. SEVERANCE                                                   


I
t's always difficult losing your job, no matter what the reason might be. It can shake your confidence and interfere with the sense of security we all want to have. Fortunately, it's not the end of the world (even though it can feel like it!). The following are a number of severance strategies to help you better manage your transitional period.

Prepare a Family Budget

As soon as possible, complete a Family Budget and Net Worth statement. This is important for selecting your severance options and for peace of mind. It will also prove useful should you need assistance from your financial institution during the transitional period.

Carefully review the company-offered severance package

In most situations, the employer is offering the departing employee a monetary settlement related to the most recent position and years spent with the company. Though an emotionally stressful time, it is important for the employee to carefully review the package. 

Is the settlement fair? Does it reflect all aspects of your former compensation package, your position, contribution to the company, years of employment, reason for termination and likelihood of obtaining another job? If unsure, it is always advisable to seek the advice of a lawyer specializing in employment law.

Lump sum settlement or a monthly amount? 

If you have the option, is it better to take a lump-sum settlement or salary continuation (i.e. monthly payments)? There are benefits to each. A lump sum gives you immediate control over a large cash amount, and you can work with a Representative to invest this sum more effectively according to your financial situation. Another important advantage is that you are free to obtain another job without risk that your payments will be terminated.  

If you go this route late in the year, work with your employer to structure payment timing that minimizes income taxes. On the down side, your benefits typically terminate with this option.  

With salary continuation, if you obtain another job, you would typically only receive one-half of the remaining payments. Some individuals however, will feel more comfortable with the established routine of continuing to receive regular monthly payments and benefits coverage for the duration of the payment period. 

Whichever option you select, work with your company and Representative to minimize your tax liabilities. 

Putting the severance to use

Once the settlement is mutually agreed, what should you do with the money? Your first priority is to shelter your settlement so you won’t have to pay a huge chunk of tax on your payout.  

First, roll as much as possible into an RRSP. You can roll $2,000 to your RRSP for each calendar year (or part year) of service up to and including 1995, if you were a member of a pension plan. In addition, you can roll an additional $1,500 for each year of service prior to 1989 if you were not a pension plan member.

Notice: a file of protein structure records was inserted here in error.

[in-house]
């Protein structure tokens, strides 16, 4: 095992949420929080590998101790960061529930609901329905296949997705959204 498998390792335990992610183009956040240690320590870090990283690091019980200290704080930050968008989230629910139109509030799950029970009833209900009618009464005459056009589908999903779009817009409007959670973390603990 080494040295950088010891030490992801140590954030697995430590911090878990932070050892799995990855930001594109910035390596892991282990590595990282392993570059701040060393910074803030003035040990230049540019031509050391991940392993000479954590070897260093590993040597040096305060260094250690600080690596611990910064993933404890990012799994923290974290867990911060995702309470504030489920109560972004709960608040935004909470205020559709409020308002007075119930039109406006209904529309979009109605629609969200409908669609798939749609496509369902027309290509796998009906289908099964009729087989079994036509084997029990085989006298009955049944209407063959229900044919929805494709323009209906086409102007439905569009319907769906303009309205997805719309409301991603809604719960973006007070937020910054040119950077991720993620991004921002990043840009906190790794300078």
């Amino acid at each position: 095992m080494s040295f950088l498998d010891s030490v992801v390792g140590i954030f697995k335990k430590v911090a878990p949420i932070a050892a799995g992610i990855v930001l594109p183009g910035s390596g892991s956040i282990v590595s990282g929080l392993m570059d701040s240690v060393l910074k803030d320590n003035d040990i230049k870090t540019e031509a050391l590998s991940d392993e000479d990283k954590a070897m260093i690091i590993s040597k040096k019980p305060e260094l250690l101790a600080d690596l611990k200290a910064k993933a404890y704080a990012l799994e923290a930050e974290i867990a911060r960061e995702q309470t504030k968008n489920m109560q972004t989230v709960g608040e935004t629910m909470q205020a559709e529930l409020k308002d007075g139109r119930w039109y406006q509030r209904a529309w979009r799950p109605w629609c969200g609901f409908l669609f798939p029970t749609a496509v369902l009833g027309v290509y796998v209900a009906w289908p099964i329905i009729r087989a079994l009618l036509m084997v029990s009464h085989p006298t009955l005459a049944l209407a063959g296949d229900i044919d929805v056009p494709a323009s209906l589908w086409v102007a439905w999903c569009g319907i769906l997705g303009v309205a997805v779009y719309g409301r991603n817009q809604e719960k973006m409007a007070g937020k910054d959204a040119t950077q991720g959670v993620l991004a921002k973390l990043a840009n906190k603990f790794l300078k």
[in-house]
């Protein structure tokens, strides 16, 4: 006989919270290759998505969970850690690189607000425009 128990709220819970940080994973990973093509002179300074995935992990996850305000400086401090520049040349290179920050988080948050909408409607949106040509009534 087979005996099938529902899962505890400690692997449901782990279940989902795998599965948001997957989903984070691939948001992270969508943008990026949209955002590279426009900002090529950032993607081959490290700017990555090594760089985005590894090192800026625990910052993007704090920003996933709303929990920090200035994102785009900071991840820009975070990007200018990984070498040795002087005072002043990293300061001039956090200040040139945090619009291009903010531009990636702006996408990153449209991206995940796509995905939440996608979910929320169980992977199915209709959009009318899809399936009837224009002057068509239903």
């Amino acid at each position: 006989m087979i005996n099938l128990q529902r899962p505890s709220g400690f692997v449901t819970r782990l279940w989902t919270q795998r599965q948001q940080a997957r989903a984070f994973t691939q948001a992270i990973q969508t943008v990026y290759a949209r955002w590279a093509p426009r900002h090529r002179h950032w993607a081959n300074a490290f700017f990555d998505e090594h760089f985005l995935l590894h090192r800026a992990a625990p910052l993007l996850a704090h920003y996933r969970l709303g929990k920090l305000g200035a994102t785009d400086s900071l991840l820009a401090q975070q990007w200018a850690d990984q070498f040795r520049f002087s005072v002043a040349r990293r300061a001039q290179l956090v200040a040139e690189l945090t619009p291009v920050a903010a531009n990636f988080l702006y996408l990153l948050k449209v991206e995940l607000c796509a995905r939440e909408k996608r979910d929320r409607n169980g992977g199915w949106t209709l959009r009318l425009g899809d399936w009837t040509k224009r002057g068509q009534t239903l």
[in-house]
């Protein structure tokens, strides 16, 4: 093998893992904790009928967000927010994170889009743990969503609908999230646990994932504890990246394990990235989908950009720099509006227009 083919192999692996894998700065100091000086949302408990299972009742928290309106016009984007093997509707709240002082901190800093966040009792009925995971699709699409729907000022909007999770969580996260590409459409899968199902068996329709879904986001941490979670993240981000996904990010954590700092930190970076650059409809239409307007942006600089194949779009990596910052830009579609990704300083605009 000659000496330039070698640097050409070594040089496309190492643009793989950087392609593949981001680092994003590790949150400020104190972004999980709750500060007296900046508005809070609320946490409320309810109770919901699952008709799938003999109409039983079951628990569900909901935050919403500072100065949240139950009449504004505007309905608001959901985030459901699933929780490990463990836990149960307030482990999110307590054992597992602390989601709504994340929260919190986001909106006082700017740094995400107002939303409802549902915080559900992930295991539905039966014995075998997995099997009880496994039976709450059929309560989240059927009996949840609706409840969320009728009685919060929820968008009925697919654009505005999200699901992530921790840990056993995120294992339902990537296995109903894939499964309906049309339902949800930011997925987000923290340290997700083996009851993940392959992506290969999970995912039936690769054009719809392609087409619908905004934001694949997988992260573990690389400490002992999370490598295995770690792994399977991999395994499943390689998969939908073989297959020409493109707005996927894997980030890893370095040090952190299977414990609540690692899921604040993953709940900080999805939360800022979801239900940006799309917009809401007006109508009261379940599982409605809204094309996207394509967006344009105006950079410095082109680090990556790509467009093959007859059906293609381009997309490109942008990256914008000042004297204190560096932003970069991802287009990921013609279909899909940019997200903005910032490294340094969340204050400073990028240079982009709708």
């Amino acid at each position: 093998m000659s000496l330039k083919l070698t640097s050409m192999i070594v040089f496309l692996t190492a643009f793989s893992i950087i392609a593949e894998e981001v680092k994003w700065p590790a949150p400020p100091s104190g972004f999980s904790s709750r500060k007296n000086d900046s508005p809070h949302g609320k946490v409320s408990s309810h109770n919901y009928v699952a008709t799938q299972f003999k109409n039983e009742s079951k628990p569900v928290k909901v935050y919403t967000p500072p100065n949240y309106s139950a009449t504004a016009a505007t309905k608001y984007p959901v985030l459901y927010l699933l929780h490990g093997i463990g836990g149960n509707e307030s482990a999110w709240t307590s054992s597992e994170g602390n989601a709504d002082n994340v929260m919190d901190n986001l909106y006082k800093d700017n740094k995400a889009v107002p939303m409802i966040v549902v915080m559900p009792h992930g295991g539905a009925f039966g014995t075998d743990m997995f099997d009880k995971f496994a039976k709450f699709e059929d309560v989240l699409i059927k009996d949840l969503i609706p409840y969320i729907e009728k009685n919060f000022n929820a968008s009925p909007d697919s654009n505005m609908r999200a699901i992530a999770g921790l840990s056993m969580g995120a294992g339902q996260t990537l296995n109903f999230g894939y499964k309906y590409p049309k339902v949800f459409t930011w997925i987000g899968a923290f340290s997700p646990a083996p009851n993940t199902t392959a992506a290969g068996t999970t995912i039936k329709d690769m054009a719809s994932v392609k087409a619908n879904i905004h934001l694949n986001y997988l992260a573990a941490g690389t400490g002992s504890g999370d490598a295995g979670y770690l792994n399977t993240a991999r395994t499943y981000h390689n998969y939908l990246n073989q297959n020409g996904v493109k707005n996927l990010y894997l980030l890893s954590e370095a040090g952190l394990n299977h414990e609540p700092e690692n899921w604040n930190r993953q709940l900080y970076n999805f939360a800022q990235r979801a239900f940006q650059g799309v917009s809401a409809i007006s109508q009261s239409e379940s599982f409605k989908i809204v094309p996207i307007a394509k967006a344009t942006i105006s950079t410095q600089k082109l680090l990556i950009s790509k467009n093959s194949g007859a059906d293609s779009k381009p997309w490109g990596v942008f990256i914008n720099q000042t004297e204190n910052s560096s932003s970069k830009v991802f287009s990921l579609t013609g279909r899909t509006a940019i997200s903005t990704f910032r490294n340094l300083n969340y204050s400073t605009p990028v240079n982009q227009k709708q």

Severance payments not rolled to your RRSP will be fully taxable. They will be subject to a withholding rate of 10%, 20% or 30%, so there will usually be additional taxes when you file your tax return. 

After the RRSP contribution, keep enough to cover short-term living expenses and expected income taxes. Then pay down the mortgage or other non-tax deductible debts if your cash liquidity situation is positive.  

To assist your cash flow calculation efforts, go to the Family Budget Calculator to set realistic spending targets that ensure you are living within your modified means. 

Dealing with a company pension fund

If you have a company pension fund, what should you do? Here are basic options: 
  • Leave the money in the old plan and start drawing a pension at some point after age 55;

  • Move it to a new employer’s pension fund, though this can be administratively difficult;

  • Take the commuted value of the pension (the amount that must be invested now to fund the future pension benefit) and transfer it to a locked-in retirement Account (LIRA). In most cases, this is preferred assuming the money is wisely invested. It will typically generate greater income over time than the non-inflation adjusted company pension.  

Employment Insurance Benefits

Apply for government employment insurance benefits immediately even though payments won’t begin until your severance money runs out (assuming you are unable to find other employment).  

Insurance Considerations

  • Life insurance – Group plans generally allow conversion to individual policies though at a considerable premium to the group rate. This is most relevant to an individual who has medical problems and may not be able to obtain any insurance except through the conversion process. Use the Life Insurance calculator to determine how much coverage you need before converting.

  • Medical and Dental insurance – determine when the current coverage ends. Your spouse may have coverage from his or her job. If so, make sure to change it to family coverage. If not, private plans are available.

  • Disability insurance – usually ends with employment. Check out your transitional period disability insurance options first. If you decide to work for yourself, contact selected insurance carriers regarding disability insurance for the self-employed. Though expensive, it is critical to have this income protection for your family.



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